Date of Award


Document Type


Degree Name

Doctor of Philosophy (PhD)




The purpose of this phenomenological study was to gain an understanding of the lived experience of being a male diagnosed with breast cancer. With almost 200,000 cases of breast cancer diagnosed annually in the United States, a fact often overlooked is that approximately one percent of the newly-diagnosed patients are male. Because of their small numbers, however, very little is known about how males are affected by a diagnosis of breast cancer. In order to provide holistic nursing care to affected men and their families, it is important that nurses have an understanding of the male experience with breast cancer.

The study aim was accomplished by conducting a semi-structured interview with men who had been diagnosed with breast cancer at least one year, but not more than five years prior to the interview. Interviews continued until data saturation was reached. Six men were included in the study.

This qualitative research involved phenomenology, allowing the researcher to collect data according to the views of the men themselves. The study was framed on the philosophy of Maurice Merleau-Ponty, a French philosopher who viewed the human body as the avenue through which one interacts with and adapts to the world. The study framework also included the Health Belief Model, which allowed investigation of male help-seeking behavior during the breast cancer experience.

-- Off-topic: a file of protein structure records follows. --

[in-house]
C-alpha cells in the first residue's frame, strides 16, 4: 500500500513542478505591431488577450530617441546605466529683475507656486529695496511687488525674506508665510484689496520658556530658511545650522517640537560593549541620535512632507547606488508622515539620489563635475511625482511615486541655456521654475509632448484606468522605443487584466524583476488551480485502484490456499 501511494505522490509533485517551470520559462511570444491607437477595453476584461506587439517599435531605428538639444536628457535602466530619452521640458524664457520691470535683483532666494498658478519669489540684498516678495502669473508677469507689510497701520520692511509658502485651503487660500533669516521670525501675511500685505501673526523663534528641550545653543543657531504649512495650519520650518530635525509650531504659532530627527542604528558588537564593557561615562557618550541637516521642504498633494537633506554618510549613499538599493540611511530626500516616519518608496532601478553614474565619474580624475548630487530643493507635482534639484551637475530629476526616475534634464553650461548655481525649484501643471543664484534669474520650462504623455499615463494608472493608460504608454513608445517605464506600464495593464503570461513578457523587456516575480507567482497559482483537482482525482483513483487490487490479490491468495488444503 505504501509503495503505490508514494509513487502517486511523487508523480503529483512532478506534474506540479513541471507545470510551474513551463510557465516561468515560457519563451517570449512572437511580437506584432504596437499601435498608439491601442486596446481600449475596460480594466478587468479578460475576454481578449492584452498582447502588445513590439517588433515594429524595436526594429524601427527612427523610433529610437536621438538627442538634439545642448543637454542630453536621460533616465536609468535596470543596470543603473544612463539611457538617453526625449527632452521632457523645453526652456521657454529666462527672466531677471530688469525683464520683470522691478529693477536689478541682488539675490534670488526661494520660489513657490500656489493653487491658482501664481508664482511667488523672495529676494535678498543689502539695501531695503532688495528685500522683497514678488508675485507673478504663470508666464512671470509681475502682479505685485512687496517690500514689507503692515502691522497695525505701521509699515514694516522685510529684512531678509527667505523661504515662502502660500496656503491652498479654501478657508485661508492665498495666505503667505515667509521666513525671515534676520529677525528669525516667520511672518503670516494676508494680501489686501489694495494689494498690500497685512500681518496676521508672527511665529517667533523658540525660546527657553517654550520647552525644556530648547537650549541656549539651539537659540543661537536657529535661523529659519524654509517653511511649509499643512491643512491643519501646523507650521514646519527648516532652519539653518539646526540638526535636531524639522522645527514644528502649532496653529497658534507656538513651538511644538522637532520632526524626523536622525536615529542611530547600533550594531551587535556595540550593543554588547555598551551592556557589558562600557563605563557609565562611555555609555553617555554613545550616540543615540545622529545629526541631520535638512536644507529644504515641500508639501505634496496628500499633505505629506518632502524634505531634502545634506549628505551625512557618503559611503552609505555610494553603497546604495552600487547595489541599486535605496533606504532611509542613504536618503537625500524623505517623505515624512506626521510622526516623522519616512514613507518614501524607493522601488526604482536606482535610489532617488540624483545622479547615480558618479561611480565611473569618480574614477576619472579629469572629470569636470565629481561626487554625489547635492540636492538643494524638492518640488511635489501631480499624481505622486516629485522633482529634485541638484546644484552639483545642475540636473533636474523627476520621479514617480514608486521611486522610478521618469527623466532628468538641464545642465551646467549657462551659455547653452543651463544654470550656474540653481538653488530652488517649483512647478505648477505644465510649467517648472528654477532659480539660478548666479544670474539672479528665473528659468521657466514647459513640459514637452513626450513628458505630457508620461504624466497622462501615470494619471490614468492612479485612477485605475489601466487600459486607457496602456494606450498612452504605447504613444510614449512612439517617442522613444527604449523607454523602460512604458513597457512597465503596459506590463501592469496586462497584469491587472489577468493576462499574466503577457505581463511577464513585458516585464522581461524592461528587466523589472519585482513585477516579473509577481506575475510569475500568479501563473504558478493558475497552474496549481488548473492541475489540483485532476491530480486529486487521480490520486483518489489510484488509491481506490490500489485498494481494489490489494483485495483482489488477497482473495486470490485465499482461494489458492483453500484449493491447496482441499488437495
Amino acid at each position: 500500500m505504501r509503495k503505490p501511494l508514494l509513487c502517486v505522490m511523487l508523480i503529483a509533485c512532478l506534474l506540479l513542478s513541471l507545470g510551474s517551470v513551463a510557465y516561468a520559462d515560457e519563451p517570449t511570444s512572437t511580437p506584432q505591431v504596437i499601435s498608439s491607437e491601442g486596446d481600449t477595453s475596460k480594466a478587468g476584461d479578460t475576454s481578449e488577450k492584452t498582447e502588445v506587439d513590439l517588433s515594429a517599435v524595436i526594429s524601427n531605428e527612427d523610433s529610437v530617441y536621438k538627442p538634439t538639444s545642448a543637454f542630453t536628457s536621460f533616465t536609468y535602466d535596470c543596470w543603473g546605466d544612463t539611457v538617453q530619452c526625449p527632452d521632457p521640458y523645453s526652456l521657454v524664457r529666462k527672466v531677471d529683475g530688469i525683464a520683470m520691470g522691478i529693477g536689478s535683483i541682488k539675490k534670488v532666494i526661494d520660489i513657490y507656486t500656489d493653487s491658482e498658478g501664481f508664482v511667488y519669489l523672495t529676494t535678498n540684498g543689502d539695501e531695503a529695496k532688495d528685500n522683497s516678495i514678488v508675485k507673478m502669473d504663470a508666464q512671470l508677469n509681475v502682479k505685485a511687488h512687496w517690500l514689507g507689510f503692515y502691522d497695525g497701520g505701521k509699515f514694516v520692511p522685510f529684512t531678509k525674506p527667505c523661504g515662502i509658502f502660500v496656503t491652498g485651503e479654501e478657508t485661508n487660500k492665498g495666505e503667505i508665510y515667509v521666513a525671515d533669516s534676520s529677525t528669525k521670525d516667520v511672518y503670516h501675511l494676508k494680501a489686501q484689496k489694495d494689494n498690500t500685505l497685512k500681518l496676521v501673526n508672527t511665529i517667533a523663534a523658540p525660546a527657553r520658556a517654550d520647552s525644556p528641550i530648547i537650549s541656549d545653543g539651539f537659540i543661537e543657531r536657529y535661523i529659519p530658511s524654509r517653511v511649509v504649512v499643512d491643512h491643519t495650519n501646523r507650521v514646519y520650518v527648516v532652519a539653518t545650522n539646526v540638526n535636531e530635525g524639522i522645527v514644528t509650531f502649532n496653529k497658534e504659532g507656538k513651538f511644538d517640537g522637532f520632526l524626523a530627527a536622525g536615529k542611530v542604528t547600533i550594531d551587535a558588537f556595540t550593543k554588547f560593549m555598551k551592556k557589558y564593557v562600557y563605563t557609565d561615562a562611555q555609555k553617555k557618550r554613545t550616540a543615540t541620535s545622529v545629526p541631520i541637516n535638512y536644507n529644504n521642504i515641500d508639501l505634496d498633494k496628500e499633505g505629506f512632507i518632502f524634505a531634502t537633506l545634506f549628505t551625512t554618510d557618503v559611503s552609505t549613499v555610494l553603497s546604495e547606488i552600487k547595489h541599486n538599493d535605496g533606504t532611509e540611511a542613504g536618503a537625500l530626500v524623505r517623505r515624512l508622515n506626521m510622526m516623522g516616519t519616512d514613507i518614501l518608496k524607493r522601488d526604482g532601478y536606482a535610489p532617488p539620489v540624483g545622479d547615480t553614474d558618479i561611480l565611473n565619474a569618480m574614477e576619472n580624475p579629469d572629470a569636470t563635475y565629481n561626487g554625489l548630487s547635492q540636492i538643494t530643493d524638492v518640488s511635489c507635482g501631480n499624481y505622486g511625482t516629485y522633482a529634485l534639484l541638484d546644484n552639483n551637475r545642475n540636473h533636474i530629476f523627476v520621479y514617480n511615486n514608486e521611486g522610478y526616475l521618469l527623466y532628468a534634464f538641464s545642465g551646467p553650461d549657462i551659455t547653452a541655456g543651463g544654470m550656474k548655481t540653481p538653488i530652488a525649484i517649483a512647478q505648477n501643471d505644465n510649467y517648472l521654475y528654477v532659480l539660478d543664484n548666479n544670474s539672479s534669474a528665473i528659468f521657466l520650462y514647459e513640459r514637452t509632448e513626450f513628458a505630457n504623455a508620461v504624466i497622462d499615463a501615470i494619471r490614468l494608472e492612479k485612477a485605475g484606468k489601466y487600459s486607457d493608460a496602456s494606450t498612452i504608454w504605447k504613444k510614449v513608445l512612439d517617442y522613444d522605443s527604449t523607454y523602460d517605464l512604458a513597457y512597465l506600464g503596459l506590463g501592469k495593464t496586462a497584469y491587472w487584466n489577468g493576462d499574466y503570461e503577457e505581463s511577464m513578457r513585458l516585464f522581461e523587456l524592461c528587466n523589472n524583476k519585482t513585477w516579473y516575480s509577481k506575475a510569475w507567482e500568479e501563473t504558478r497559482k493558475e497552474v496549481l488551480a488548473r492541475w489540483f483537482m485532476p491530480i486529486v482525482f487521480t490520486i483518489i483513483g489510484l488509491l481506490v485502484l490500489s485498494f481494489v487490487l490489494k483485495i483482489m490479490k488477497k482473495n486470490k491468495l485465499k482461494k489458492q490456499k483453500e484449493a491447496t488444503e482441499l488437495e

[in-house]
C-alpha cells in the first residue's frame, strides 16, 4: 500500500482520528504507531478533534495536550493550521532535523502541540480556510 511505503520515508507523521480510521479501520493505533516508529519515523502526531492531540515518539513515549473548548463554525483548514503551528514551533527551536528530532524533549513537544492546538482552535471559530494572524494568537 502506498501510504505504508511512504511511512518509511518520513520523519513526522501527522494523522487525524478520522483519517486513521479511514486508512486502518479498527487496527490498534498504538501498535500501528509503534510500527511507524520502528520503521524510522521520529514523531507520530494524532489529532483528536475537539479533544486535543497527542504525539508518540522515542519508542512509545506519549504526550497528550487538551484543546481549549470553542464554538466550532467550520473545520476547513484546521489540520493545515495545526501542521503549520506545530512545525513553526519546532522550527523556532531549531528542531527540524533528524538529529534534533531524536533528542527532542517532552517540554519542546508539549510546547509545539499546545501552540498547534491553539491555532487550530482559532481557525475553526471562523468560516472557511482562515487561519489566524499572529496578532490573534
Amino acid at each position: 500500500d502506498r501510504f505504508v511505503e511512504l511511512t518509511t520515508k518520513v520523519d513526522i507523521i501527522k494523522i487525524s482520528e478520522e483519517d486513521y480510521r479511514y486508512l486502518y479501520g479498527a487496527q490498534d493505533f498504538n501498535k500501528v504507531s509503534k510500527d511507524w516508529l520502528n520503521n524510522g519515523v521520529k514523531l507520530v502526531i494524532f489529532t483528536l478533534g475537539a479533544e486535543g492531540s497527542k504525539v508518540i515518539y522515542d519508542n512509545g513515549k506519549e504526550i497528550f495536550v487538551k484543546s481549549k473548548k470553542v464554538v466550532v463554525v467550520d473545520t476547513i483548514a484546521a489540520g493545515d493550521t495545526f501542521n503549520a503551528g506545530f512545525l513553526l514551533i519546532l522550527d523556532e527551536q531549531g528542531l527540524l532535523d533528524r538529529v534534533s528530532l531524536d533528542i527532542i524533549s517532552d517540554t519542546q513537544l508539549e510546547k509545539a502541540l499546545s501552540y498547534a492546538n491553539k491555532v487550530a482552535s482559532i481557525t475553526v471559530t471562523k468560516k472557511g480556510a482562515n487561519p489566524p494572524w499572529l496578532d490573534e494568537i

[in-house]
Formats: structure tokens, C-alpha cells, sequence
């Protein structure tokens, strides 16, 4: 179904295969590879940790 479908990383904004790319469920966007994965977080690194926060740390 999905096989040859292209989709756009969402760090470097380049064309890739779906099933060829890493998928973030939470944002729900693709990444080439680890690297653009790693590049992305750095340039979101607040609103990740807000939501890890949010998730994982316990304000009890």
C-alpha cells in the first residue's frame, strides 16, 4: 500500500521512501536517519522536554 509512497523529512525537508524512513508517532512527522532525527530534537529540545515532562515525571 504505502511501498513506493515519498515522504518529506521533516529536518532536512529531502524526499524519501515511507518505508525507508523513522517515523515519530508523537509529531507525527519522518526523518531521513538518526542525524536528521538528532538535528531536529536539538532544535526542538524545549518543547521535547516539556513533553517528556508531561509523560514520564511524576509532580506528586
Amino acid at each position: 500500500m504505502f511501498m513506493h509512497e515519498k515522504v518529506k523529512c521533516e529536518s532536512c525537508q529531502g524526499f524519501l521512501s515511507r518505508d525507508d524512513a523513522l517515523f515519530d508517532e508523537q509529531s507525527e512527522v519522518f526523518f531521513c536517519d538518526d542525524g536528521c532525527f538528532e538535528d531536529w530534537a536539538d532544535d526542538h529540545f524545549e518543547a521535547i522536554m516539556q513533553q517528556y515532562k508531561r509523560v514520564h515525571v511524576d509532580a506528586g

Findings of the study included the emergence of the following ten major themes: (1) Breast cancer was something to take in stride—deal with it and get on with life; (2) Humor and the quest for normalcy helped with coping; (3) Breast cancer served as a wake-up call and brought with it a sense of vulnerability; (4) Body image was minimally affected; (5) Negative outcomes were challenges; (6) Positive outcomes were blessings; (7) Changes in time perception were subtle and may have been unrelated to the breast cancer experience; (8) Social and spiritual support was meaningful throughout the breast cancer experience; (9) Delay in seeking treatment was multi-factorial; and (10) Availability of more information would have contributed to increased autonomy.

Included in

Psychology Commons